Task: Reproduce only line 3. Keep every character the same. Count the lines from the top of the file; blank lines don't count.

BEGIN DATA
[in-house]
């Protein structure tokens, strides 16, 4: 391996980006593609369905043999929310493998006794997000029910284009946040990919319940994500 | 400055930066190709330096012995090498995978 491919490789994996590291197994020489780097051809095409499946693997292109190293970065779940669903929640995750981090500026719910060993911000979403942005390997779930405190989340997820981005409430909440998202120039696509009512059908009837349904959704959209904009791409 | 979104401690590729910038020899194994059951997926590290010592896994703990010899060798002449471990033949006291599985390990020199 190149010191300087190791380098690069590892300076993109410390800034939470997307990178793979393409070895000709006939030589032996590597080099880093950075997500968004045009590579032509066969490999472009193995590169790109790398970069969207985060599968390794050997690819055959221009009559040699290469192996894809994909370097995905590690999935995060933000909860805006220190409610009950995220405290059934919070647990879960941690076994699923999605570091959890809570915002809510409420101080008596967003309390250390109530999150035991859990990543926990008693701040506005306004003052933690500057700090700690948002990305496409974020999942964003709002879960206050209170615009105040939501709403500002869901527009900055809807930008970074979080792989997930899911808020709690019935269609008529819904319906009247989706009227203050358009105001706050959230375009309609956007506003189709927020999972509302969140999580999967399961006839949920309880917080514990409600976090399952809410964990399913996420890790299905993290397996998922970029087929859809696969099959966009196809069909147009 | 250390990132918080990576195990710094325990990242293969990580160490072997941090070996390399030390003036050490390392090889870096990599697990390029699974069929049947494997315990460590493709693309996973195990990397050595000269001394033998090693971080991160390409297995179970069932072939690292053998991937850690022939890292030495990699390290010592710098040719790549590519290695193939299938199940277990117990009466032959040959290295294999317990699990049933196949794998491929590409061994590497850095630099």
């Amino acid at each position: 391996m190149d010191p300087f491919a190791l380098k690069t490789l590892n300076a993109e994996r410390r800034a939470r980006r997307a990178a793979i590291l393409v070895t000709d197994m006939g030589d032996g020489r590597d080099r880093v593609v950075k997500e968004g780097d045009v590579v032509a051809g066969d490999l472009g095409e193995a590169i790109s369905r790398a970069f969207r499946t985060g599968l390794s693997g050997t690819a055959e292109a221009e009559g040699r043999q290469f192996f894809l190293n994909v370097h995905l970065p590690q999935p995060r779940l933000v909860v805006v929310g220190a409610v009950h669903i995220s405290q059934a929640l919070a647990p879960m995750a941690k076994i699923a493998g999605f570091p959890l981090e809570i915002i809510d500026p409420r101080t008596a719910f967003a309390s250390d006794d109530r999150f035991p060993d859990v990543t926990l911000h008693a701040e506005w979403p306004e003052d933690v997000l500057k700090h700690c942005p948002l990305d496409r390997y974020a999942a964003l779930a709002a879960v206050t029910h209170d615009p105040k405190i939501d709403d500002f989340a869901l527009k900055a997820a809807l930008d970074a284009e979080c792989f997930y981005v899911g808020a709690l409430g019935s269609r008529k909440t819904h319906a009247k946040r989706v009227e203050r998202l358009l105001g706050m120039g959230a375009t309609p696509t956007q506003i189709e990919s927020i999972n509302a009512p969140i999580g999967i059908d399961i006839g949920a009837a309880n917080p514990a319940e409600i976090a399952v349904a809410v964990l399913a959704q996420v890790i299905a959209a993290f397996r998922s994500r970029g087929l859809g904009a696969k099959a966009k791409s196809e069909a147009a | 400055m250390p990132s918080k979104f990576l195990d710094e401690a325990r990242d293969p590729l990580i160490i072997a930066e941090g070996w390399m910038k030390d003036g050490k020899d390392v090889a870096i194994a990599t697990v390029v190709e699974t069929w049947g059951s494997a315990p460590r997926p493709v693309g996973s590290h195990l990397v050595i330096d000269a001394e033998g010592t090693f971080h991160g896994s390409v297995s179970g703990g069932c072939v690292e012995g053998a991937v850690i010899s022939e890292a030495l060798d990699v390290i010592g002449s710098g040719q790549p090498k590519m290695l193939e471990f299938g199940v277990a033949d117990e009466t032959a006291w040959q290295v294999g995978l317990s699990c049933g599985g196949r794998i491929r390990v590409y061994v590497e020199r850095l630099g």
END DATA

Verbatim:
């Amino acid at each position: 391996m190149d010191p300087f491919a190791l380098k690069t490789l590892n300076a993109e994996r410390r800034a939470r980006r997307a990178a793979i590291l393409v070895t000709d197994m006939g030589d032996g020489r590597d080099r880093v593609v950075k997500e968004g780097d045009v590579v032509a051809g066969d490999l472009g095409e193995a590169i790109s369905r790398a970069f969207r499946t985060g599968l390794s693997g050997t690819a055959e292109a221009e009559g040699r043999q290469f192996f894809l190293n994909v370097h995905l970065p590690q999935p995060r779940l933000v909860v805006v929310g220190a409610v009950h669903i995220s405290q059934a929640l919070a647990p879960m995750a941690k076994i699923a493998g999605f570091p959890l981090e809570i915002i809510d500026p409420r101080t008596a719910f967003a309390s250390d006794d109530r999150f035991p060993d859990v990543t926990l911000h008693a701040e506005w979403p306004e003052d933690v997000l500057k700090h700690c942005p948002l990305d496409r390997y974020a999942a964003l779930a709002a879960v206050t029910h209170d615009p105040k405190i939501d709403d500002f989340a869901l527009k900055a997820a809807l930008d970074a284009e979080c792989f997930y981005v899911g808020a709690l409430g019935s269609r008529k909440t819904h319906a009247k946040r989706v009227e203050r998202l358009l105001g706050m120039g959230a375009t309609p696509t956007q506003i189709e990919s927020i999972n509302a009512p969140i999580g999967i059908d399961i006839g949920a009837a309880n917080p514990a319940e409600i976090a399952v349904a809410v964990l399913a959704q996420v890790i299905a959209a993290f397996r998922s994500r970029g087929l859809g904009a696969k099959a966009k791409s196809e069909a147009a | 400055m250390p990132s918080k979104f990576l195990d710094e401690a325990r990242d293969p590729l990580i160490i072997a930066e941090g070996w390399m910038k030390d003036g050490k020899d390392v090889a870096i194994a990599t697990v390029v190709e699974t069929w049947g059951s494997a315990p460590r997926p493709v693309g996973s590290h195990l990397v050595i330096d000269a001394e033998g010592t090693f971080h991160g896994s390409v297995s179970g703990g069932c072939v690292e012995g053998a991937v850690i010899s022939e890292a030495l060798d990699v390290i010592g002449s710098g040719q790549p090498k590519m290695l193939e471990f299938g199940v277990a033949d117990e009466t032959a006291w040959q290295v294999g995978l317990s699990c049933g599985g196949r794998i491929r390990v590409y061994v590497e020199r850095l630099g």